• barbiturates (e.g., phenobarbital)
  • cholestyramine
  • colestipol
  • corticosteroids (e.g., prednisone)
  • diabetes medications (e.g., insulin, glyburide, metformin)
  • diazoxide
  • digoxin
  • furosemide
  • gout medications (e.g., colchicine)
  • lithium
  • medications that lower blood pressure (e.g., hydrochlorothiazide, ramipril)
  • methenamine
  • narcotics (e.g., codeine, morphine)
  • nonsteroidal anti-inflammatory medications (NSAIDs; e.g., ibuprofen, naproxen)
  • salicylates (e.g., acetylsalicylic acid [ASA])
  • sympathomimetic medications (e.g., pseudoephedrine, phenylephrine, dopamine, epinephrine, dobutamine)
  • tubocurarine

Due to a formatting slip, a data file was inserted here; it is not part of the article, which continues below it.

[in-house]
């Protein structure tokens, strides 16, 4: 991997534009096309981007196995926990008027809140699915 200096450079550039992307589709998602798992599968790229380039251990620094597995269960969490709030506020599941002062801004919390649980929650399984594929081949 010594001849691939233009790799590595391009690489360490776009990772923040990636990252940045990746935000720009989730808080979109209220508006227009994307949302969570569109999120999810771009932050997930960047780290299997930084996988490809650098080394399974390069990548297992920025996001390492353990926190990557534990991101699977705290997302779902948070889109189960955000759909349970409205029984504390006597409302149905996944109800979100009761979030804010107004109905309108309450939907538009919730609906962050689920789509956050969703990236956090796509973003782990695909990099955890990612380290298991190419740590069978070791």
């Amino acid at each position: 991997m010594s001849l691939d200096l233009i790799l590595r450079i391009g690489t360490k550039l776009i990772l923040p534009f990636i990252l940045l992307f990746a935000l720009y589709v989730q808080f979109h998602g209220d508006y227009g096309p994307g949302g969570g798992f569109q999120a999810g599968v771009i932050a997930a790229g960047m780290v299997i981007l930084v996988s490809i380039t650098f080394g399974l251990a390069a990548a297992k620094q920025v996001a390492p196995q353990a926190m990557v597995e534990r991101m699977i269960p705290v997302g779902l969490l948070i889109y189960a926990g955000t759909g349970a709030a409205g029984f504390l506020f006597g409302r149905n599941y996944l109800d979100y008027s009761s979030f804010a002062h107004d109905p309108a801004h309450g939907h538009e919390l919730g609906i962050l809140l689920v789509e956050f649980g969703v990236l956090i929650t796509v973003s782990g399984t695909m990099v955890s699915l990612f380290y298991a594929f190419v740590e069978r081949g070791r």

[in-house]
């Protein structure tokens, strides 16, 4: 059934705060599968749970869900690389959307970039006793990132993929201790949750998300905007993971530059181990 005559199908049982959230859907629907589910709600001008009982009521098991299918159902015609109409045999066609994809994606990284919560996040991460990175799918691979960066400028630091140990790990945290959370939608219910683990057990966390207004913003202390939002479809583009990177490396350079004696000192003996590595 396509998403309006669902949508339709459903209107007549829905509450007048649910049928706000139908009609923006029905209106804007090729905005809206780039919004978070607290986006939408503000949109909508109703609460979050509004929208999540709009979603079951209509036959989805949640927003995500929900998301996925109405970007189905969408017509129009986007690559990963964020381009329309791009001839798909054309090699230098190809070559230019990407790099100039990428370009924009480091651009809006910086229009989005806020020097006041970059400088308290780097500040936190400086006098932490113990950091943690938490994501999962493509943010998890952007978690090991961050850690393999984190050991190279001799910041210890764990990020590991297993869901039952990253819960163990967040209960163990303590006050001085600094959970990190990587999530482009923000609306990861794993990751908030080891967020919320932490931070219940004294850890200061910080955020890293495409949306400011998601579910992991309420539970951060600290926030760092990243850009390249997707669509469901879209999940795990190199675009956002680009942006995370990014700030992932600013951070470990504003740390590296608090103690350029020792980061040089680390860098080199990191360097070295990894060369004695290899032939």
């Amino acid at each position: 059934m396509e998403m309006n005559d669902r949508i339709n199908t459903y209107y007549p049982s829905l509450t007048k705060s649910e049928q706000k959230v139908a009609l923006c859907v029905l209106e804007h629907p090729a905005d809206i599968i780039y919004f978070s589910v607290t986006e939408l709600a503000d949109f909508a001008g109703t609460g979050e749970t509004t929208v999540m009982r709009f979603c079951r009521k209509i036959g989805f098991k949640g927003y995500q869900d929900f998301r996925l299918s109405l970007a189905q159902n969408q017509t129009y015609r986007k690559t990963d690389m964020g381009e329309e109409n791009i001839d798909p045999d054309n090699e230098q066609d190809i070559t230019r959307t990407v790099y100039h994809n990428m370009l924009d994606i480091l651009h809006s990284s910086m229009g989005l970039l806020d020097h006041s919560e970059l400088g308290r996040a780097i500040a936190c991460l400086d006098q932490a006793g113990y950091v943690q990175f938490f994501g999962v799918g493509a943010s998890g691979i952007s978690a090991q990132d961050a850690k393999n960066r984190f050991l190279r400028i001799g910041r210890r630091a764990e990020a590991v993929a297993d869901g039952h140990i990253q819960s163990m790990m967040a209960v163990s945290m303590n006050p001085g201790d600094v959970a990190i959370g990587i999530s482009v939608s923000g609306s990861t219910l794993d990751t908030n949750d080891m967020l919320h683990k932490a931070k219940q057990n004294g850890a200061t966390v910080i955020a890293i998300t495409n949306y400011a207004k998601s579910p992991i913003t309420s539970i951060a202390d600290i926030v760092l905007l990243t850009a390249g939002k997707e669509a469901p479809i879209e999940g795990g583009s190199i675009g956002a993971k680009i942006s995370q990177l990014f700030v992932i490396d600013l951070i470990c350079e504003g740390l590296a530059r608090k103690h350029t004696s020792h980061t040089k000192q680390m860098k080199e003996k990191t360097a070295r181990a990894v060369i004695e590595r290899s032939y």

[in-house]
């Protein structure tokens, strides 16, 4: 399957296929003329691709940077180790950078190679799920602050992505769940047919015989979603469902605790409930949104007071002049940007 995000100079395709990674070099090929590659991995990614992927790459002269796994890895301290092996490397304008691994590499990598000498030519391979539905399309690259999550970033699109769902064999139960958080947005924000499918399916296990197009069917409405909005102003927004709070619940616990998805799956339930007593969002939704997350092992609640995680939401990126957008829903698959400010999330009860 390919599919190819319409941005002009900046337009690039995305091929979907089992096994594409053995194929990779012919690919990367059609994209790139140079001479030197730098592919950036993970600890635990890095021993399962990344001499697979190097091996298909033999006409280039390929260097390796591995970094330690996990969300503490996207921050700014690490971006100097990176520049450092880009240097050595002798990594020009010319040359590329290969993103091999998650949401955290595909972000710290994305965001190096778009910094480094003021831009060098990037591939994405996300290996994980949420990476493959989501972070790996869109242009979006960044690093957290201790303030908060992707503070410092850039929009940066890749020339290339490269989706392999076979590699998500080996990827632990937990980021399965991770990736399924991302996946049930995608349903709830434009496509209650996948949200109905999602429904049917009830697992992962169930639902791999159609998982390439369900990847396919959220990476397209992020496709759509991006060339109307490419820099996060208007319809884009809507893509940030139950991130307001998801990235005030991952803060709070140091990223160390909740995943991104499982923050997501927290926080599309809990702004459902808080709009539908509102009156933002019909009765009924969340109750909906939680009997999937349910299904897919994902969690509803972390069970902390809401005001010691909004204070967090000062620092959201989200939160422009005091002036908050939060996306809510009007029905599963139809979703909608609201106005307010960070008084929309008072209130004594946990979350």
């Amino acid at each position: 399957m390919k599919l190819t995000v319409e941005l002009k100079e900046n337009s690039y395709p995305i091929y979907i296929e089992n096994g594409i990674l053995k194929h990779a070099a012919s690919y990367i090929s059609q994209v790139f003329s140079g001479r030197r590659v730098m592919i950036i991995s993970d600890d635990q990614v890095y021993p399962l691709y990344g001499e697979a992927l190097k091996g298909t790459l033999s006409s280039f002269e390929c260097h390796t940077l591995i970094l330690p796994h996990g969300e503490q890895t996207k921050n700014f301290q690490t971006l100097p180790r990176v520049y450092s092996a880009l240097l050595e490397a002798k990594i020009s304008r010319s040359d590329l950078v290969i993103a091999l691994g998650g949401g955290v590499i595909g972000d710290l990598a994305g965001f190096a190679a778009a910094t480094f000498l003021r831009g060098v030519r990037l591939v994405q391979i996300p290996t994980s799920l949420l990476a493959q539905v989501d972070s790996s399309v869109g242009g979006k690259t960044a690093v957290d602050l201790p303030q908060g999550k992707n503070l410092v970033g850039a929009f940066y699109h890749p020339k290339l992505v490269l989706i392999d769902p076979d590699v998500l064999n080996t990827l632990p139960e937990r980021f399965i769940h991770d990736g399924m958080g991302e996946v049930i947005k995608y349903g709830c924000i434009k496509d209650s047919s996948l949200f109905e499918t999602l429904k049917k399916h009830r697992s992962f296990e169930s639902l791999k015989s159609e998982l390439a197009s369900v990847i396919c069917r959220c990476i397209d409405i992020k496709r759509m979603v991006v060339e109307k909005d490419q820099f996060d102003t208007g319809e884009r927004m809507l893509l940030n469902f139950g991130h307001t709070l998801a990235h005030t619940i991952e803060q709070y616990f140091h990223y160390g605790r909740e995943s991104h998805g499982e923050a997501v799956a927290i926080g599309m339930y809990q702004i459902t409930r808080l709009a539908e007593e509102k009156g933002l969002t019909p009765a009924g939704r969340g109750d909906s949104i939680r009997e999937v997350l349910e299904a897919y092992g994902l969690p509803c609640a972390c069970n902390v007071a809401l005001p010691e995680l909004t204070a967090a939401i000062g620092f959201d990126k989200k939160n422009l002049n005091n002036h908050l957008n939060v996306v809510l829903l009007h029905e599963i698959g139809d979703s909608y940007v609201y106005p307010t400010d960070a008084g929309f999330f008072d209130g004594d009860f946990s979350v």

If you are taking any of these medications, speak with your doctor or pharmacist. Depending on your specific circumstances, your doctor may want you to:

  • stop taking one of the medications,
  • change one of the medications to another,
  • change how you are taking one or both of the medications, or
  • leave everything as is.

An interaction between two medications does not always mean that you must stop taking one of them. Speak to your doctor about how any drug interactions are being managed or should be managed.

Medications other than those listed above may interact with this medication. Tell your doctor or prescriber about all prescription, over-the-counter (non-prescription), and herbal medications you are taking. Also tell them about any supplements you take. Since caffeine, alcohol, the nicotine from cigarettes, or street drugs can affect the action of many medications, you should let your prescriber know if you use them.